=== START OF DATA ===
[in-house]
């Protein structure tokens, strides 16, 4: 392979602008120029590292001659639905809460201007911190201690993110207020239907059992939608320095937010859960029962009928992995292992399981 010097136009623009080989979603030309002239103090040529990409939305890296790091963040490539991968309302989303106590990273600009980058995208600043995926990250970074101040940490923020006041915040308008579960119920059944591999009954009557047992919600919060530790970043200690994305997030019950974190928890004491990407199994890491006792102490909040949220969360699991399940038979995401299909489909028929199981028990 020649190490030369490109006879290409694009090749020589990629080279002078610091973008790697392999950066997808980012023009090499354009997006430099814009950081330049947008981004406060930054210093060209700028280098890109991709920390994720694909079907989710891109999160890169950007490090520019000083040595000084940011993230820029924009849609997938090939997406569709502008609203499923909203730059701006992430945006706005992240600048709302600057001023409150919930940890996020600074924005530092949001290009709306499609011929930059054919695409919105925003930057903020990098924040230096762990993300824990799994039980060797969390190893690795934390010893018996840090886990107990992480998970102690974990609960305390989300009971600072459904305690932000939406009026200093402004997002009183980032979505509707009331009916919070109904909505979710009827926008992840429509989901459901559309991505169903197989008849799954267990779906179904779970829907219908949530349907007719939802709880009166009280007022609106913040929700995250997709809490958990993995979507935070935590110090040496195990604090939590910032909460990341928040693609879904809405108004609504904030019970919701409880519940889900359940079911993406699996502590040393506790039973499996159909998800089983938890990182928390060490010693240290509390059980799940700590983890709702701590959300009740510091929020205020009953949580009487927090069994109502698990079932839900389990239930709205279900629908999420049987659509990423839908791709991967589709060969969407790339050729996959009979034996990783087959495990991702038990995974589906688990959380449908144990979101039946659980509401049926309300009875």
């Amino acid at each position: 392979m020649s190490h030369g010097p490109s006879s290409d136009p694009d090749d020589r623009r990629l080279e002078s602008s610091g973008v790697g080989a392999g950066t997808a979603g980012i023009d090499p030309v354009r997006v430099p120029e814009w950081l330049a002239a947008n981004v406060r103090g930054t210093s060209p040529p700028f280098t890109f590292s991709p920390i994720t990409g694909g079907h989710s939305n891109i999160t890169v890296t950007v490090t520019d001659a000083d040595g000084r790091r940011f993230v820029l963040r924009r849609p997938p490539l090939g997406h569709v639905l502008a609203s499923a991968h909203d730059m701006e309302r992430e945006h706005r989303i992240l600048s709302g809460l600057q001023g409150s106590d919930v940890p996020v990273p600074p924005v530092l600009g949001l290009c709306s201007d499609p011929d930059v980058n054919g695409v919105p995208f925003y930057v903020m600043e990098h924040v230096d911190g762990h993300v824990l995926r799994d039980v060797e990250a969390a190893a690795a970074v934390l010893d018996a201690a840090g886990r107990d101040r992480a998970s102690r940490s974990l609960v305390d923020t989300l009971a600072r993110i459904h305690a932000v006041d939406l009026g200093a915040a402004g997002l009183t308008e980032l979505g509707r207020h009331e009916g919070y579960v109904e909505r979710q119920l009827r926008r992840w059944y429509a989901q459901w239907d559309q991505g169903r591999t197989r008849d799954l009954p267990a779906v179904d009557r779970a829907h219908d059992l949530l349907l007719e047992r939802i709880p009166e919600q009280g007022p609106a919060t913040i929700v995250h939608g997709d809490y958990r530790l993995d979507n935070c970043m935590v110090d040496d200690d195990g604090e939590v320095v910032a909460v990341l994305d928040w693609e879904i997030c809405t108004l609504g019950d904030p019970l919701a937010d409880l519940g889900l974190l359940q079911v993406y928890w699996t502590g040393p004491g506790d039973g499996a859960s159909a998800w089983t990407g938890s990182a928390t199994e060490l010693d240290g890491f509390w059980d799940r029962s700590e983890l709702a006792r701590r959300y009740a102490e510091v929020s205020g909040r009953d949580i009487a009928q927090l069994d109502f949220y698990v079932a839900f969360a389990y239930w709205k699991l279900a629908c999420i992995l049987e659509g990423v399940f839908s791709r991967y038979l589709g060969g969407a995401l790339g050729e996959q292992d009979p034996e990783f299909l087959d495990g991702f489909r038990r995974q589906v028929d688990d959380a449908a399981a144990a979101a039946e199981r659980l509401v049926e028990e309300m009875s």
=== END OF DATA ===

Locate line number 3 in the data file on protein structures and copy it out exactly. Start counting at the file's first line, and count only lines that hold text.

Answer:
């Amino acid at each position: 392979m020649s190490h030369g010097p490109s006879s290409d136009p694009d090749d020589r623009r990629l080279e002078s602008s610091g973008v790697g080989a392999g950066t997808a979603g980012i023009d090499p030309v354009r997006v430099p120029e814009w950081l330049a002239a947008n981004v406060r103090g930054t210093s060209p040529p700028f280098t890109f590292s991709p920390i994720t990409g694909g079907h989710s939305n891109i999160t890169v890296t950007v490090t520019d001659a000083d040595g000084r790091r940011f993230v820029l963040r924009r849609p997938p490539l090939g997406h569709v639905l502008a609203s499923a991968h909203d730059m701006e309302r992430e945006h706005r989303i992240l600048s709302g809460l600057q001023g409150s106590d919930v940890p996020v990273p600074p924005v530092l600009g949001l290009c709306s201007d499609p011929d930059v980058n054919g695409v919105p995208f925003y930057v903020m600043e990098h924040v230096d911190g762990h993300v824990l995926r799994d039980v060797e990250a969390a190893a690795a970074v934390l010893d018996a201690a840090g886990r107990d101040r992480a998970s102690r940490s974990l609960v305390d923020t989300l009971a600072r993110i459904h305690a932000v006041d939406l009026g200093a915040a402004g997002l009183t308008e980032l979505g509707r207020h009331e009916g919070y579960v109904e909505r979710q119920l009827r926008r992840w059944y429509a989901q459901w239907d559309q991505g169903r591999t197989r008849d799954l009954p267990a779906v179904d009557r779970a829907h219908d059992l949530l349907l007719e047992r939802i709880p009166e919600q009280g007022p609106a919060t913040i929700v995250h939608g997709d809490y958990r530790l993995d979507n935070c970043m935590v110090d040496d200690d195990g604090e939590v320095v910032a909460v990341l994305d928040w693609e879904i997030c809405t108004l609504g019950d904030p019970l919701a937010d409880l519940g889900l974190l359940q079911v993406y928890w699996t502590g040393p004491g506790d039973g499996a859960s159909a998800w089983t990407g938890s990182a928390t199994e060490l010693d240290g890491f509390w059980d799940r029962s700590e983890l709702a006792r701590r959300y009740a102490e510091v929020s205020g909040r009953d949580i009487a009928q927090l069994d109502f949220y698990v079932a839900f969360a389990y239930w709205k699991l279900a629908c999420i992995l049987e659509g990423v399940f839908s791709r991967y038979l589709g060969g969407a995401l790339g050729e996959q292992d009979p034996e990783f299909l087959d495990g991702f489909r038990r995974q589906v028929d688990d959380a449908a399981a144990a979101a039946e199981r659980l509401v049926e028990e309300m009875s």